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Why is "Ry" the abbreviation for "Railroad?"

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Why is "Ry" the abbreviation for "Railroad?"
Posted by Lord Graystoke on Monday, December 5, 2022 6:39 PM

Sorry, newbie question here - I searched all over the internet and couldn't find the answer to this question - why is Ry used for Railroad?

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Posted by Steven Otte on Tuesday, December 6, 2022 9:06 AM

It's not. RR is the abbreviation for railroad. Ry. is short for Railway.

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Posted by ricktrains4824 on Tuesday, December 6, 2022 9:16 AM

It gets fun when some are Railroad's (RR) while other companies use Railway (RY) as the end.

Even more fun is when you know the history of certain lines, and they changed from Railway to Railroad, depending on the era. 

Ricky W.

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Posted by azrail on Tuesday, December 6, 2022 10:46 AM

It used to be that "railway" meant that there were ties to Britain..such as financing or ownership. In Canada they are all called railways, thanks to British ties, and in the case of CNR-Ownership by the British Crown (a crown corporation)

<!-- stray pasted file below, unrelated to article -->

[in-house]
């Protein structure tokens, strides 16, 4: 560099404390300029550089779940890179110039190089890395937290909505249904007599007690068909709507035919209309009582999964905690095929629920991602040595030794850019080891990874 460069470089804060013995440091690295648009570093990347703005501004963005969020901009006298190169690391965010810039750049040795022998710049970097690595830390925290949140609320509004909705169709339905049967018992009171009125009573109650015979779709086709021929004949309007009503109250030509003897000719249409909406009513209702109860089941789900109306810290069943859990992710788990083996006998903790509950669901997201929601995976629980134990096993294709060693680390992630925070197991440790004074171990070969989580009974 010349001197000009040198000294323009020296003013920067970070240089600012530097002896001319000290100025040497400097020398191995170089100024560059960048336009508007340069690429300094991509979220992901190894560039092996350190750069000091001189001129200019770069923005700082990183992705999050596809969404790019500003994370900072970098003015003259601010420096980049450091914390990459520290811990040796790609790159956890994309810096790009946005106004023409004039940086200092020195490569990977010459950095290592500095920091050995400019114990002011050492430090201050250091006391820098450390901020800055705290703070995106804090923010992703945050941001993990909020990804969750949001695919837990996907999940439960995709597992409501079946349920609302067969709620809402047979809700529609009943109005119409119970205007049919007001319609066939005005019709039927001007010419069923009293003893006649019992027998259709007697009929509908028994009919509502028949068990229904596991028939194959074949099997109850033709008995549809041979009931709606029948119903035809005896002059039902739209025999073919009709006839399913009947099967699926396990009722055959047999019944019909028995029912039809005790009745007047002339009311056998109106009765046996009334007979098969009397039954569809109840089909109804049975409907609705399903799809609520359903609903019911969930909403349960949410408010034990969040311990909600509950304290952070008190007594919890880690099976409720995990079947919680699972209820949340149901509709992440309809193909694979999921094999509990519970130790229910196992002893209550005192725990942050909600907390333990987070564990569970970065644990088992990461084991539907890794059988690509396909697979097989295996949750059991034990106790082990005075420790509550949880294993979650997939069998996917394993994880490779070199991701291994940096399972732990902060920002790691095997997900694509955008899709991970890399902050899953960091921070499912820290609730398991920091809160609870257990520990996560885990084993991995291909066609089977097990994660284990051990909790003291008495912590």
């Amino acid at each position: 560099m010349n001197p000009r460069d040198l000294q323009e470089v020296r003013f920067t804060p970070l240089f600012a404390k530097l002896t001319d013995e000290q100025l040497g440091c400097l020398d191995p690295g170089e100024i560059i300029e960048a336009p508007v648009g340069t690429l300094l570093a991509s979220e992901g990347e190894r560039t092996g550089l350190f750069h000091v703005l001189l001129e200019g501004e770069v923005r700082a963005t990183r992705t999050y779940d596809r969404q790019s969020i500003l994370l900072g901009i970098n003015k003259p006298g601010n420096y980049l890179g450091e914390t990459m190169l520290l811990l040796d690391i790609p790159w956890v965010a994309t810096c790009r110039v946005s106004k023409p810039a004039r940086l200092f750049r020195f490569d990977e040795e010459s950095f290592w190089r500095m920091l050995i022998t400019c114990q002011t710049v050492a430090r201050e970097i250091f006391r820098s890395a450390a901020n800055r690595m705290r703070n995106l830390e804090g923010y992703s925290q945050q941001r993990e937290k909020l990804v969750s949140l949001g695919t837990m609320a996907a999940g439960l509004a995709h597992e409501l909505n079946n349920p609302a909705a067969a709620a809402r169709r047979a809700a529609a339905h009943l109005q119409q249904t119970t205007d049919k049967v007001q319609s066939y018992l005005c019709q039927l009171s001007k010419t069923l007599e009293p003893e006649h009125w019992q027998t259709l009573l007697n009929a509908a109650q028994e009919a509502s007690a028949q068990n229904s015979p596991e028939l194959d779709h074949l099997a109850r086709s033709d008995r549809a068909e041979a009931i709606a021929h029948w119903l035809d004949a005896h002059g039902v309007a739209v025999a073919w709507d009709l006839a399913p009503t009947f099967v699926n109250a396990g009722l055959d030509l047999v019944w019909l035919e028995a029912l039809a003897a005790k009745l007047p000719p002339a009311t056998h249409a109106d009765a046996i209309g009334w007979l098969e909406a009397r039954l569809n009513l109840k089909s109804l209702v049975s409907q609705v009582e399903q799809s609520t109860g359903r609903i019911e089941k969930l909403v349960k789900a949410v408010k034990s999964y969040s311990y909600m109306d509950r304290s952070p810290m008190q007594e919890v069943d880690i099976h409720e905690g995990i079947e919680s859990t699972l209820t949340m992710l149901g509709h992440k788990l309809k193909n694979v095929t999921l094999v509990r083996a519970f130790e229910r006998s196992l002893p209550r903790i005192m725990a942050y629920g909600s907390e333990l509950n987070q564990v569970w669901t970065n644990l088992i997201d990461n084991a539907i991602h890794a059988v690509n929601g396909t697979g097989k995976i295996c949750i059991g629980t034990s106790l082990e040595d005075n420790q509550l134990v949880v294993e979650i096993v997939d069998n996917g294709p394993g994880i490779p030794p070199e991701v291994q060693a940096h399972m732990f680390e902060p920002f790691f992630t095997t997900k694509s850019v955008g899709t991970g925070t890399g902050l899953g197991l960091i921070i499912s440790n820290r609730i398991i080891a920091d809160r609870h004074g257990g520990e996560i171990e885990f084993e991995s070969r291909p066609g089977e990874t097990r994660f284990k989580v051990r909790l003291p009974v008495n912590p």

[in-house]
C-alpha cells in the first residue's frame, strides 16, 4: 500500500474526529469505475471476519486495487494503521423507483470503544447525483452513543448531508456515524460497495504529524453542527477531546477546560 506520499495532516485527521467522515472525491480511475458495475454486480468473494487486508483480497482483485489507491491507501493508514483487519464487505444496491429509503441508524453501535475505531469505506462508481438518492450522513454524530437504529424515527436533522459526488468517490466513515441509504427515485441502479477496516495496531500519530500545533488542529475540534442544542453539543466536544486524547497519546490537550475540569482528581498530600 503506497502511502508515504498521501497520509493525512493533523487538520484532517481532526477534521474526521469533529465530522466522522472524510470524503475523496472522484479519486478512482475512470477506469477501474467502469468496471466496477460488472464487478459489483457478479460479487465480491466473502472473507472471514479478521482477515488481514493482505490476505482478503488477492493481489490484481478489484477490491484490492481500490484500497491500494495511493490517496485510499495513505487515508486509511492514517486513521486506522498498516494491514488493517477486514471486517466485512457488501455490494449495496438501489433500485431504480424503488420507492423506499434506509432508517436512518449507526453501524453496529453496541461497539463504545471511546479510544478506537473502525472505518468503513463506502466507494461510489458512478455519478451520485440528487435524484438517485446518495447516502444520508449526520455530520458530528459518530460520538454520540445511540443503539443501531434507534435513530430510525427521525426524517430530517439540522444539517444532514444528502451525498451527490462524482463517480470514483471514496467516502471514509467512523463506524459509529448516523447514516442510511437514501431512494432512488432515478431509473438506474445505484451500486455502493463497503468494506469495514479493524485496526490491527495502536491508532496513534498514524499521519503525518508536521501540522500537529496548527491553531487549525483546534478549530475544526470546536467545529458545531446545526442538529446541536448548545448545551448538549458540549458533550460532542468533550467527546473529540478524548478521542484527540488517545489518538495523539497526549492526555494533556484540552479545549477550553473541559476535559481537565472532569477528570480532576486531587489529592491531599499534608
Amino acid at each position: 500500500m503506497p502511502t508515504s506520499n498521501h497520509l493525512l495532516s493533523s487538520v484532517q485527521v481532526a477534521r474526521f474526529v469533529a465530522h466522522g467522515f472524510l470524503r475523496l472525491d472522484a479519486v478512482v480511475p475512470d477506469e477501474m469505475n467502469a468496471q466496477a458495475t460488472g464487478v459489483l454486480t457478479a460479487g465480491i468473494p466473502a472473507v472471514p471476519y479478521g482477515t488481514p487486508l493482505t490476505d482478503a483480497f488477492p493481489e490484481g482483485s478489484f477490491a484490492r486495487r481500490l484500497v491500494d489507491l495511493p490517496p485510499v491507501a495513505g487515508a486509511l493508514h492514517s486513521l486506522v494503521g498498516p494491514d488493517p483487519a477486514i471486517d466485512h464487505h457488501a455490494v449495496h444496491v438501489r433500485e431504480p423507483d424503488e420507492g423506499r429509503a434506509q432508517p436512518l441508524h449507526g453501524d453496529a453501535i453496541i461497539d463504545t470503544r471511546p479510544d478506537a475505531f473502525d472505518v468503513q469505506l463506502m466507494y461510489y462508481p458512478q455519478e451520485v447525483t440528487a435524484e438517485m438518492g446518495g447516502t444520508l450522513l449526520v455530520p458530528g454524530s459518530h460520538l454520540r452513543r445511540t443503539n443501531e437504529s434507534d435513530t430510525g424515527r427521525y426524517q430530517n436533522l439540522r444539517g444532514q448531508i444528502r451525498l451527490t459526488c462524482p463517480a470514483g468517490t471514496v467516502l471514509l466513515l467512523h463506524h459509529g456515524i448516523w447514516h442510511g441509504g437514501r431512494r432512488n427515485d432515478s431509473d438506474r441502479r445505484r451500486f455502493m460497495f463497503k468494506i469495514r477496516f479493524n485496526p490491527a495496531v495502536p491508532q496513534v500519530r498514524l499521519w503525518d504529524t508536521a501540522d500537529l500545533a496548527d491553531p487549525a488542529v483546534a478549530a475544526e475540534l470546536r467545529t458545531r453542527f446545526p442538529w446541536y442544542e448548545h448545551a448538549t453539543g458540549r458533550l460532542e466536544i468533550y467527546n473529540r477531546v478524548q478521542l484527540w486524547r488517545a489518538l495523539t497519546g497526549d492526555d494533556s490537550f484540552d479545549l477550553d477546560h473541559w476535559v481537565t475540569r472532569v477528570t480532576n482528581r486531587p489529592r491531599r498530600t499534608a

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Posted by NorthBrit on Tuesday, December 6, 2022 12:07 PM

Railway staff found that the use of Ry or Rly   is simply easy to write  instead of Railway.   Just as Co.  is easier than Company.

 

X,Y & Z Rly Co  is easier than   X,Y & Z Railway Company.

 

Simple.

 

David

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Posted by SeeYou190 on Tuesday, December 6, 2022 12:34 PM

Welcome to the Model Railroader magazine discussion forums. We are very glad that you have found us. Your first few posts will be delayed by the Kalmbach Media moderators, but that ends soon enough, usually after just a few posts. Please stick around through the delay and become a permanent part of the discussions.

Lord Graystoke
Sorry, newbie question here - I searched all over the internet and couldn't find the answer to this question - why is Ry used for Railroad?

I cannot think of an example off of the top of my head, but there were some railroads that started out as XYZ Railway, but later changed their identity to XYZ Railroad.

The abbreviation "RY" would continue to be seen for a while after they had become known as a Railroad "RR".

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Posted by riogrande5761 on Tuesday, December 6, 2022 12:38 PM

I've seen Rwy for Railway numerous times.

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Posted by MisterBeasley on Tuesday, December 6, 2022 12:44 PM

We have a Railway Avenue close by.  It is flat and completely straight.  We have no Railroads or Railways in town, and we never had.  Did someone dream of one and actually go so far as to build a preliminary right of way in hopes of attracting one?